DENVER (AP) — Filings with the Colorado Division of Insurance indicate the monthly cost of health insurance bought through the state’s exchange is expected to drop an average of 1.4% next year.
Costs depend on where someone lives, though, The Denver Post reported Thursday. Residents in some counties on the Eastern Plains will see 12% increases in their monthly premiums, while Park County residents could pay 12% less, on average.
In Denver, the average premium will drop 1.2%, though surrounding counties will see even bigger decreases.
The Post reports that the average can conceal significant differences among companies, however, and customers should consider the trade-off between higher premiums and higher out-of-pocket costs.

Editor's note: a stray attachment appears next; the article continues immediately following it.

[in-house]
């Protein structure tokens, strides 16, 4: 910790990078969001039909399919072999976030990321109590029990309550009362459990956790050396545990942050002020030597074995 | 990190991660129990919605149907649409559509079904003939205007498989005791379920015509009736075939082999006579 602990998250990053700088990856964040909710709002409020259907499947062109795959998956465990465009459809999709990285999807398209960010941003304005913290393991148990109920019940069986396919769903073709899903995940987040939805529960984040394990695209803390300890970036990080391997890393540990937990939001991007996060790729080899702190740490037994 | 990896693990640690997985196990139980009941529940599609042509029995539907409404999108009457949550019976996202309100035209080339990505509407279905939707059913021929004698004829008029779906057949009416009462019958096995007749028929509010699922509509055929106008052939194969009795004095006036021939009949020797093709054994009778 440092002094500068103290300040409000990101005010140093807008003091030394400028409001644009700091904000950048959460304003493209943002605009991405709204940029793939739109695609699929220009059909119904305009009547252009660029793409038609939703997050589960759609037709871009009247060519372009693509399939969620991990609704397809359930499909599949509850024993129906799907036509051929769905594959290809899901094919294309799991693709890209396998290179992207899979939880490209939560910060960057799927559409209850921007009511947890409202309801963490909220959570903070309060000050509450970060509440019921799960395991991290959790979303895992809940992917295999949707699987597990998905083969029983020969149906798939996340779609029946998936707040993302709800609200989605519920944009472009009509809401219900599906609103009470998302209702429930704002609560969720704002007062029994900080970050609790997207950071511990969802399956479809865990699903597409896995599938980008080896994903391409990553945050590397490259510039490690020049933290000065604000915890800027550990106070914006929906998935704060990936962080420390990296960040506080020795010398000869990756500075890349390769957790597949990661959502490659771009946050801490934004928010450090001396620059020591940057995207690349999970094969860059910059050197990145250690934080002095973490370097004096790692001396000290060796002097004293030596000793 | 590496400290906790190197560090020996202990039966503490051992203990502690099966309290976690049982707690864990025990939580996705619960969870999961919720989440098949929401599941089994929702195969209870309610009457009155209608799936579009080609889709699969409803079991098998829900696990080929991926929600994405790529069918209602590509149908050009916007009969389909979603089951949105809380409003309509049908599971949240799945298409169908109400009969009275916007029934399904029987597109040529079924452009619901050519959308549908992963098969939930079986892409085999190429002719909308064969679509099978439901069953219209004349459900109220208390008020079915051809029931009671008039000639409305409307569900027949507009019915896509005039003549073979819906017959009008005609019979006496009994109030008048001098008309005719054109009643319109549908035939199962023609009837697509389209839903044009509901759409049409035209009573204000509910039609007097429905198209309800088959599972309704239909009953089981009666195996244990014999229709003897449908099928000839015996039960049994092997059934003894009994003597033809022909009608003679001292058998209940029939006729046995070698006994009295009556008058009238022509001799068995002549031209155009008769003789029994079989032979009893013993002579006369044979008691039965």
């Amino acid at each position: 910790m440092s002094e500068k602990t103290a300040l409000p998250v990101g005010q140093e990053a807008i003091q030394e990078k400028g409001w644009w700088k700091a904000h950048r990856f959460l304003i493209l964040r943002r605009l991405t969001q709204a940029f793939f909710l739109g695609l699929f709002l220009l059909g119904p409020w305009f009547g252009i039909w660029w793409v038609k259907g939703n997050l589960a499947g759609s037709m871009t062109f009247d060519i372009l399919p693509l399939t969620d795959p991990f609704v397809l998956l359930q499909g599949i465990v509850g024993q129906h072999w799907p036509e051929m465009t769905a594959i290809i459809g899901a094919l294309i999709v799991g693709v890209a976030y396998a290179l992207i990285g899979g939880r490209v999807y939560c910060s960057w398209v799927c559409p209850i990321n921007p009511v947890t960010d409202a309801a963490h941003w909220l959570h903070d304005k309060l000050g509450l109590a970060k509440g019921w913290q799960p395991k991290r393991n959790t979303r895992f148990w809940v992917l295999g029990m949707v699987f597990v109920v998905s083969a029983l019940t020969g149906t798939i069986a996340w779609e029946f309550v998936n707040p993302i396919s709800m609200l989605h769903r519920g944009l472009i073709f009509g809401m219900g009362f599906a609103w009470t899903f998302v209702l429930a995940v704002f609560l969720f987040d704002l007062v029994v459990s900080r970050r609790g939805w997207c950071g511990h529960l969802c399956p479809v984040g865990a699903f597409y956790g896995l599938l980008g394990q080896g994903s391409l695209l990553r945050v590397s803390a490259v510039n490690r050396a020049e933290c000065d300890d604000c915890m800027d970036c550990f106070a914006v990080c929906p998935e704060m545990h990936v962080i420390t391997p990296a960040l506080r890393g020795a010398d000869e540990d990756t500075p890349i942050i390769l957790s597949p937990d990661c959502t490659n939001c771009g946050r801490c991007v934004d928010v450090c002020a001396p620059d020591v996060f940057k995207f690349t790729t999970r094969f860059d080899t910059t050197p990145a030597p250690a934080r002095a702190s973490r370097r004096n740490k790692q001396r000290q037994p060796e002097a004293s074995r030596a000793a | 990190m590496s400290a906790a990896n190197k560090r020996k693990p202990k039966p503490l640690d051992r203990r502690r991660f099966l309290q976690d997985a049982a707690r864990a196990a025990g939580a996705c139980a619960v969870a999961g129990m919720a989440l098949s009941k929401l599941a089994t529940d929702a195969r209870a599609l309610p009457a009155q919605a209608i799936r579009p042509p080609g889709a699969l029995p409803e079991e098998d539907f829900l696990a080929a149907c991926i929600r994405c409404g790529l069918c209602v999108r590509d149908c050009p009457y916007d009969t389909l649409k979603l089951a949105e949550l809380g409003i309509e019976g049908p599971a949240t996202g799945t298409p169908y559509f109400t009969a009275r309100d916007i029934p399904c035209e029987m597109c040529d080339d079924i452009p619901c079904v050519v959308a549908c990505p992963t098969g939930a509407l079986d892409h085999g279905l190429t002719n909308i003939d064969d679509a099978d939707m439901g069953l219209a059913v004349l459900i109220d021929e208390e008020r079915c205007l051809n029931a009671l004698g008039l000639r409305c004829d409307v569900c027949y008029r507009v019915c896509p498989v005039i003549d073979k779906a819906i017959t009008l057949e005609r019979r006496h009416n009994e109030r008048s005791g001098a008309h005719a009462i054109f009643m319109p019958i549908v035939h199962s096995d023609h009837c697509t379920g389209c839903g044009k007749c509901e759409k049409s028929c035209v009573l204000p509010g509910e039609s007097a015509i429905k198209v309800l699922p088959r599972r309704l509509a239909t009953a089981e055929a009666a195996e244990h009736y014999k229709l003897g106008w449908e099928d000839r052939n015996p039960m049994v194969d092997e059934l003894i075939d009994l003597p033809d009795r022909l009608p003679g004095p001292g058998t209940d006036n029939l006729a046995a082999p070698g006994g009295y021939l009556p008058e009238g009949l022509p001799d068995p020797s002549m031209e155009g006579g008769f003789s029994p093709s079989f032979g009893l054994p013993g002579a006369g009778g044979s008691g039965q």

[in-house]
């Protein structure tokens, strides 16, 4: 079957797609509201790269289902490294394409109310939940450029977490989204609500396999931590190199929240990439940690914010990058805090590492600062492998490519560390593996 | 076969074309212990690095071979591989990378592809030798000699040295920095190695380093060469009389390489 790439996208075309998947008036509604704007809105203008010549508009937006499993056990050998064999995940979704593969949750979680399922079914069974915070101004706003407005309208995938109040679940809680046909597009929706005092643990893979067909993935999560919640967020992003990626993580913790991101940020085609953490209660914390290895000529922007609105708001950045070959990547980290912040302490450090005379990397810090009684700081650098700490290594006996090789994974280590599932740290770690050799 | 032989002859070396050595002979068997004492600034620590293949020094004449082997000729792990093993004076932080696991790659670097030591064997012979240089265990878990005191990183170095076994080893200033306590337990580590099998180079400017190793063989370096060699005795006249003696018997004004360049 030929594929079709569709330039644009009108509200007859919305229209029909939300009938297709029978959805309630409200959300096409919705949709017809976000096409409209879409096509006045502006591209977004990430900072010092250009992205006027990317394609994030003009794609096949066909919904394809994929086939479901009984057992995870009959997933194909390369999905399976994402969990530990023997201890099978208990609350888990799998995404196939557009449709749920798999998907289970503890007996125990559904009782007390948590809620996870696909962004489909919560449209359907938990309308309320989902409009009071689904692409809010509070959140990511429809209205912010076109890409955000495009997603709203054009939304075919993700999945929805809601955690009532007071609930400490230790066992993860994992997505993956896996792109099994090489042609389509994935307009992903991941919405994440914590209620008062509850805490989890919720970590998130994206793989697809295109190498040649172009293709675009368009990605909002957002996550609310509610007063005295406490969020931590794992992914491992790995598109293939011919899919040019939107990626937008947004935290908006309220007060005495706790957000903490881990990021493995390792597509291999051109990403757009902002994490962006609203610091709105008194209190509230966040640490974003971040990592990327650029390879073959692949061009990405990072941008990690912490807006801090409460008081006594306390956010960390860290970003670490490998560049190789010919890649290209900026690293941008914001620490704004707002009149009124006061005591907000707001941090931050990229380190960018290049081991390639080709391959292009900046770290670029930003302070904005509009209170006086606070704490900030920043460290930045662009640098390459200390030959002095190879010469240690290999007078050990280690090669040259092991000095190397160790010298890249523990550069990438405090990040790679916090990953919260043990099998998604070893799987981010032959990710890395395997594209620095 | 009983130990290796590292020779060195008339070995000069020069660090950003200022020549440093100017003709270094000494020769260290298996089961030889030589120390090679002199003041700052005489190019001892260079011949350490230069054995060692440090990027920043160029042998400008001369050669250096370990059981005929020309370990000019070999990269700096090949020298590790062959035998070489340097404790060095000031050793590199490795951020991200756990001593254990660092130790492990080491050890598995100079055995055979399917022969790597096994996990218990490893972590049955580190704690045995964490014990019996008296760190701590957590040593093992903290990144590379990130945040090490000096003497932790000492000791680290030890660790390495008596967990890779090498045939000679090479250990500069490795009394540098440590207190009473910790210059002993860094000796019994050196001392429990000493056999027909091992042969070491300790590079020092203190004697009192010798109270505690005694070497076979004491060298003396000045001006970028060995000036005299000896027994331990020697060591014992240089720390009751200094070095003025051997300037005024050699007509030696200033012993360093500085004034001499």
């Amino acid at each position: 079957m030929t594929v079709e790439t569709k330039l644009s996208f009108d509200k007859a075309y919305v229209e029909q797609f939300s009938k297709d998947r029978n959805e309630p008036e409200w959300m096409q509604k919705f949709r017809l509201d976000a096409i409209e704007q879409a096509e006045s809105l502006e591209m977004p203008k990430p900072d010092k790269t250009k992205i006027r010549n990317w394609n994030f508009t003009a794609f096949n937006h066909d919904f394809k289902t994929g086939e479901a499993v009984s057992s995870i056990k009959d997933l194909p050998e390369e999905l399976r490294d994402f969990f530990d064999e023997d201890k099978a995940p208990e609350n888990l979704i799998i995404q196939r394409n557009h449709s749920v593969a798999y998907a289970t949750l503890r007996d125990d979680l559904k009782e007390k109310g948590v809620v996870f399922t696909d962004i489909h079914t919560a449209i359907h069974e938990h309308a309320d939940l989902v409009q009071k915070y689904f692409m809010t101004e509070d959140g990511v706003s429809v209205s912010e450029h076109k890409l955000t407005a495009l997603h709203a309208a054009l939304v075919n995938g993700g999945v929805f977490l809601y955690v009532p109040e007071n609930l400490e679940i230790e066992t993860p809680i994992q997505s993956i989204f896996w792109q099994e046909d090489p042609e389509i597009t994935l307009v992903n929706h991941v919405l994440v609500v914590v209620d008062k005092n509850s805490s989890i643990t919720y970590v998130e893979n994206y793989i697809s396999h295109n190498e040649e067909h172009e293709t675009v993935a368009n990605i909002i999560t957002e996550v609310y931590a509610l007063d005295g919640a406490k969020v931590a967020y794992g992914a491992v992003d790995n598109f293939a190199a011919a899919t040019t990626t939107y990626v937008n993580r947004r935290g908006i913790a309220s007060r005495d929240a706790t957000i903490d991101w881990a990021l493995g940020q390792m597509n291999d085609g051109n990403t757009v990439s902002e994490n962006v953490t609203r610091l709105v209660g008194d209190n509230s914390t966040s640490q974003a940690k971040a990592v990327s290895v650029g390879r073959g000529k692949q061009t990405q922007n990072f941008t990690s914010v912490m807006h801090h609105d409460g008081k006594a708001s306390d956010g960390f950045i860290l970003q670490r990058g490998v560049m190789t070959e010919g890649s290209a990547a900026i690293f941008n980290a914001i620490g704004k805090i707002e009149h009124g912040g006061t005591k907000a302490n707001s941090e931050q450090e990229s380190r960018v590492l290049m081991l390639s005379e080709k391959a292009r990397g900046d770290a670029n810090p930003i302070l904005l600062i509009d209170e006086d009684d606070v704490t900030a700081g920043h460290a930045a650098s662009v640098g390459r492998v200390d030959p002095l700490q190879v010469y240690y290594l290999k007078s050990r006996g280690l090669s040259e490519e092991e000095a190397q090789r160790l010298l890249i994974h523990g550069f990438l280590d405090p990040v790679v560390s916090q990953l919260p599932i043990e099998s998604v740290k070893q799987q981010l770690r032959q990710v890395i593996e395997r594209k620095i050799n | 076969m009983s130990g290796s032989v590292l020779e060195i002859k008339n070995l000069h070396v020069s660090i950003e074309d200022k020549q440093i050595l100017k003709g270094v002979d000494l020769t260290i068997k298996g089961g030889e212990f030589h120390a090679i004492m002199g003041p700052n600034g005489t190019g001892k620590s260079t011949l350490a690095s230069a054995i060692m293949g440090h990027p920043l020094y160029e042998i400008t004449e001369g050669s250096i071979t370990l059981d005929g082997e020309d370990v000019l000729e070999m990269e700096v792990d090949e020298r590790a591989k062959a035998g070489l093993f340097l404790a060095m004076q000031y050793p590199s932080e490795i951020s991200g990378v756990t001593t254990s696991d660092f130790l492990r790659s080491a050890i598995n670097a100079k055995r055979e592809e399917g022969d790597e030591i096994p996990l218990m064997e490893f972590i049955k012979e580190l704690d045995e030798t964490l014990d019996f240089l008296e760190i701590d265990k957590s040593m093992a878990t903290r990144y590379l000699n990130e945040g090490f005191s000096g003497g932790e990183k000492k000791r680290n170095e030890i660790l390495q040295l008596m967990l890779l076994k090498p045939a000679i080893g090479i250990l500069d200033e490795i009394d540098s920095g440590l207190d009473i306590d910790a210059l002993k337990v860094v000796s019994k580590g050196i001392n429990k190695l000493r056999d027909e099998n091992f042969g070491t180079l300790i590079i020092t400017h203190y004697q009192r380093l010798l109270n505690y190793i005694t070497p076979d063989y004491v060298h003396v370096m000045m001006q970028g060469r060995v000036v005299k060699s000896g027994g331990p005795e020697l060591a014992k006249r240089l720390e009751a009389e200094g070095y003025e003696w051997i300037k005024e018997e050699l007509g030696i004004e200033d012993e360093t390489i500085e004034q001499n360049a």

State officials estimate premiums will be about 20.8% lower than they would have been without the reinsurance program, which acts as a backstop for insurers by reimbursing some of the cost of covering customers with higher medical bills.
Adam Fox, deputy director of the Colorado Consumer Health Initiative, said reinsurance has helped, but it could be hard to find an affordable plan in the 10 counties where only one insurer is selling on the exchange.
Premiums in the small-group market, which isn’t affected by reinsurance, will rise about 3.8%. The small group market is open to businesses with no more than 100 employees.